Imposing Cognitive Constraints on Reference Production: The Interplay Between Speech and Gesture During Grounding

Topics in Cognitive Science 8 (4):819-836 (2016)
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Abstract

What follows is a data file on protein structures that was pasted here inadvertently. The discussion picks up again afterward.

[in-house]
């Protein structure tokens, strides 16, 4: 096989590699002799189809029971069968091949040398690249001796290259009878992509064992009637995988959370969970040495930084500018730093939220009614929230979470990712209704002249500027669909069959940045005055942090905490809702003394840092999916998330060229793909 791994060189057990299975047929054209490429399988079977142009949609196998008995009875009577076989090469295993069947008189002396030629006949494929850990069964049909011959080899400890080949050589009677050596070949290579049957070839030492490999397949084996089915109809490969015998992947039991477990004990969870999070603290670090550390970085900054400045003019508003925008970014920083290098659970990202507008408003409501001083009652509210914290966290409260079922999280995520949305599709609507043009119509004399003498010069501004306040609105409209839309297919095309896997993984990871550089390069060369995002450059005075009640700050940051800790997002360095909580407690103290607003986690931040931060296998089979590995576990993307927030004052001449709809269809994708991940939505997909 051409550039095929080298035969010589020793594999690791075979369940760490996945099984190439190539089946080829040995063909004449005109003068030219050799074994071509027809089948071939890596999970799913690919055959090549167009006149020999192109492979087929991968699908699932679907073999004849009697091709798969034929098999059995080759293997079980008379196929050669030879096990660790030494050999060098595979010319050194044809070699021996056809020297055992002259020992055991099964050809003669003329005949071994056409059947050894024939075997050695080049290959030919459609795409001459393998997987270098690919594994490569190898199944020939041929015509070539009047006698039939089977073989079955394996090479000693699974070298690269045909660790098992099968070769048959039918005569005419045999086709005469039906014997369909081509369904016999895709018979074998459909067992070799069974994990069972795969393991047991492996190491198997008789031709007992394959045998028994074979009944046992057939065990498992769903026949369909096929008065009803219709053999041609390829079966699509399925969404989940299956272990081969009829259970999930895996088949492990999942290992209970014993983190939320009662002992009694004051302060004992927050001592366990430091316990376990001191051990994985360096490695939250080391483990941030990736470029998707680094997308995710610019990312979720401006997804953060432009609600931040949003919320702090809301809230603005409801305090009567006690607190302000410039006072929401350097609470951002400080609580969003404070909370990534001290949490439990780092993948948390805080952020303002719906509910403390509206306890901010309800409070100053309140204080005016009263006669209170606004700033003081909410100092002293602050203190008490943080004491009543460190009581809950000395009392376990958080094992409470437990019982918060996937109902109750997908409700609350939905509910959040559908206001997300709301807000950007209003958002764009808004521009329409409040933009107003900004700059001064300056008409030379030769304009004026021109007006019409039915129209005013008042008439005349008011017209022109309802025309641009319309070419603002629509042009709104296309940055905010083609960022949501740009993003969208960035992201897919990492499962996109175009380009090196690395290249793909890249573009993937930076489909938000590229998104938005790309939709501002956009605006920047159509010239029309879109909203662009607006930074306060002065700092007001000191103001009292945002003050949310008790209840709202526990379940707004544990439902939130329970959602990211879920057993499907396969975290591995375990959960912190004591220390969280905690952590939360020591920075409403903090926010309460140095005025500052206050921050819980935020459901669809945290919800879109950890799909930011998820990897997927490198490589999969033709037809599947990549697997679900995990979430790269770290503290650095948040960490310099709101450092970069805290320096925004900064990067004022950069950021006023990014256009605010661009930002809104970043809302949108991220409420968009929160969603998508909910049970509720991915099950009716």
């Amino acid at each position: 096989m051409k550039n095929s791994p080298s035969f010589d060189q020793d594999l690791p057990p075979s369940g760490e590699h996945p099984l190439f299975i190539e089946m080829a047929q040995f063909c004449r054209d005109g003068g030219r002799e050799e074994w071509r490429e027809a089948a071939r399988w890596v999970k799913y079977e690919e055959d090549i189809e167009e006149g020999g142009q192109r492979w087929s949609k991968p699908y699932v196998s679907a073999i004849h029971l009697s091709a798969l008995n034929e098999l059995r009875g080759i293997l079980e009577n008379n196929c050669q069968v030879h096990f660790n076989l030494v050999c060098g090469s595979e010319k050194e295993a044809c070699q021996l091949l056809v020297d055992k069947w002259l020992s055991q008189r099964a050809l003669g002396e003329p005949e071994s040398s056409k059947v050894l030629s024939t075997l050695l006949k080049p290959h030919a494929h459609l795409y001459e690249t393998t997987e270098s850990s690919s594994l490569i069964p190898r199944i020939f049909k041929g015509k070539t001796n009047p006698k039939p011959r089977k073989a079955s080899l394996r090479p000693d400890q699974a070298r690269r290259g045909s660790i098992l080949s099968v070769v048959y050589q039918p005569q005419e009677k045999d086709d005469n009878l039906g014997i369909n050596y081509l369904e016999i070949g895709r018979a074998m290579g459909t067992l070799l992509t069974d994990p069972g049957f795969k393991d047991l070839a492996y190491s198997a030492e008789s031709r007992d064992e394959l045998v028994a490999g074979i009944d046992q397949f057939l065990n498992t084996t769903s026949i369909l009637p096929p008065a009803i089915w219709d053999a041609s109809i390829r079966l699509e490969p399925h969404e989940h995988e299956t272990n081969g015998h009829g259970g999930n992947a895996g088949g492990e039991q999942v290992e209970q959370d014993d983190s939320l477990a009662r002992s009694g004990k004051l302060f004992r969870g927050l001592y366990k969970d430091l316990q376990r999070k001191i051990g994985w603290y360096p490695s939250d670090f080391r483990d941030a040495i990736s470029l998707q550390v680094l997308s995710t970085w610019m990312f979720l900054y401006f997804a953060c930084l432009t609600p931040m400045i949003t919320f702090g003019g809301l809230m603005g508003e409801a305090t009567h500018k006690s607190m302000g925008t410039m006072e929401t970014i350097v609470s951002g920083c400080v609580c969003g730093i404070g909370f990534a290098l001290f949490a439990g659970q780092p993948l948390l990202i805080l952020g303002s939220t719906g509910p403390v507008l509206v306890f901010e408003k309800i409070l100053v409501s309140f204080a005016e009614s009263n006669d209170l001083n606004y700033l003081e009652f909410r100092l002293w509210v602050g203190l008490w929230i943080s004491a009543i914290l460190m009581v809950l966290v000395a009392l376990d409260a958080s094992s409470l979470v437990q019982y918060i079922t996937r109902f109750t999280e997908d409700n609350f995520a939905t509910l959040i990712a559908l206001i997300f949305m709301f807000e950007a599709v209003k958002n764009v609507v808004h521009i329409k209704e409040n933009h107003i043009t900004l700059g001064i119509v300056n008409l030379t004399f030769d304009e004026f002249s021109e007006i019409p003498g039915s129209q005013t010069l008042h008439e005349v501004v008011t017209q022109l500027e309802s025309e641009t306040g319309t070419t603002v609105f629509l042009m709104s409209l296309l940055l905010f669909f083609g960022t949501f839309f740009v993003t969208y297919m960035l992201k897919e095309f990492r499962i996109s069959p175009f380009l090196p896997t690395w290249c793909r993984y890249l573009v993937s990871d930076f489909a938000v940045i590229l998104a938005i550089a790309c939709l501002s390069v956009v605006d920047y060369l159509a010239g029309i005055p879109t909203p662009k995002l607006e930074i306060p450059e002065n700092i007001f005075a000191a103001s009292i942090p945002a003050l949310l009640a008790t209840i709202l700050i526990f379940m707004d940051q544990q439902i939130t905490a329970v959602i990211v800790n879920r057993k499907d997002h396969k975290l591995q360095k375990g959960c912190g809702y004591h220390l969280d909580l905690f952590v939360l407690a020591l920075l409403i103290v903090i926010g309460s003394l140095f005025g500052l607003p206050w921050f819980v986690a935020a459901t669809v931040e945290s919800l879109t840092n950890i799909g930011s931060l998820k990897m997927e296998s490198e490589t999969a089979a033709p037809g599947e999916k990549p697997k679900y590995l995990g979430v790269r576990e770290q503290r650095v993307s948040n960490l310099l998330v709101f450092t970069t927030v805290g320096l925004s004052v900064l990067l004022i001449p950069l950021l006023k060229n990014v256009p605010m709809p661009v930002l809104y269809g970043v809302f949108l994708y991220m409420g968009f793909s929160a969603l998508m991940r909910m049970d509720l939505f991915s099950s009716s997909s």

Past research has sought to elucidate how speakers and addressees establish common ground in conversation, yet few studies have focused on how visual cues such as co-speech gestures contribute to this process. Likewise, the effect of cognitive constraints on multimodal grounding remains to be established. This study addresses the relationship between the verbal and gestural modalities during grounding in referential communication. We report data from a collaborative task where repeated references were elicited, and a time constraint was imposed to increase cognitive load. Our results reveal no differential effects of repetition or cognitive load on the semantic-based gesture rate, suggesting that representational gestures and speech are closely coordinated during grounding. However, gestures and speech differed in their execution, especially under time pressure. We argue that speech and gesture are two complementary streams that might be planned in conjunction but that unfold independently in later stages of language production, with speakers emphasizing the form of their gestures, but not of their words, to better meet the goals of the collaborative task.

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